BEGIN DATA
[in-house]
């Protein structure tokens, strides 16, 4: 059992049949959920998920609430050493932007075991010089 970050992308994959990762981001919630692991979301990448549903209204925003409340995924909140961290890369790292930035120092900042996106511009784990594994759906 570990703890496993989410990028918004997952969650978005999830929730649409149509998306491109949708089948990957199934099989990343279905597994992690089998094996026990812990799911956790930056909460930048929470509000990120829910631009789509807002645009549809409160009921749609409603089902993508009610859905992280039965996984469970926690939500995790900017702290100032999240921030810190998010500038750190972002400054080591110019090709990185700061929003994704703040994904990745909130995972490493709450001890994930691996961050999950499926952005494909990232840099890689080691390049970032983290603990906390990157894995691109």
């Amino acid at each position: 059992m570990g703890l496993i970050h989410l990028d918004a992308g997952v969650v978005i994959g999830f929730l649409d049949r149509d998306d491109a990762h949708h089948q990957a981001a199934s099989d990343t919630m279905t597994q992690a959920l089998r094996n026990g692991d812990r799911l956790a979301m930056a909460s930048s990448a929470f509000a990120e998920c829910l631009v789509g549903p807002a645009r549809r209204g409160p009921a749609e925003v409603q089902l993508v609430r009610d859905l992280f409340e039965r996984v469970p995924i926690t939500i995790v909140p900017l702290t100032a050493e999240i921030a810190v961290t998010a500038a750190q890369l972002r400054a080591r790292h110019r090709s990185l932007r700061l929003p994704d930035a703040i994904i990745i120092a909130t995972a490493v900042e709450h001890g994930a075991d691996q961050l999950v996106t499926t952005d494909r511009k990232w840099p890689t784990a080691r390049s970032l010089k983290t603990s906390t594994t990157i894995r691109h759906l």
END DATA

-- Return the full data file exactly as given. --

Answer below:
[in-house]
């Protein structure tokens, strides 16, 4: 059992049949959920998920609430050493932007075991010089 970050992308994959990762981001919630692991979301990448549903209204925003409340995924909140961290890369790292930035120092900042996106511009784990594994759906 570990703890496993989410990028918004997952969650978005999830929730649409149509998306491109949708089948990957199934099989990343279905597994992690089998094996026990812990799911956790930056909460930048929470509000990120829910631009789509807002645009549809409160009921749609409603089902993508009610859905992280039965996984469970926690939500995790900017702290100032999240921030810190998010500038750190972002400054080591110019090709990185700061929003994704703040994904990745909130995972490493709450001890994930691996961050999950499926952005494909990232840099890689080691390049970032983290603990906390990157894995691109």
């Amino acid at each position: 059992m570990g703890l496993i970050h989410l990028d918004a992308g997952v969650v978005i994959g999830f929730l649409d049949r149509d998306d491109a990762h949708h089948q990957a981001a199934s099989d990343t919630m279905t597994q992690a959920l089998r094996n026990g692991d812990r799911l956790a979301m930056a909460s930048s990448a929470f509000a990120e998920c829910l631009v789509g549903p807002a645009r549809r209204g409160p009921a749609e925003v409603q089902l993508v609430r009610d859905l992280f409340e039965r996984v469970p995924i926690t939500i995790v909140p900017l702290t100032a050493e999240i921030a810190v961290t998010a500038a750190q890369l972002r400054a080591r790292h110019r090709s990185l932007r700061l929003p994704d930035a703040i994904i990745i120092a909130t995972a490493v900042e709450h001890g994930a075991d691996q961050l999950v996106t499926t952005d494909r511009k990232w840099p890689t784990a080691r390049s970032l010089k983290t603990s906390t594994t990157i894995r691109h759906l």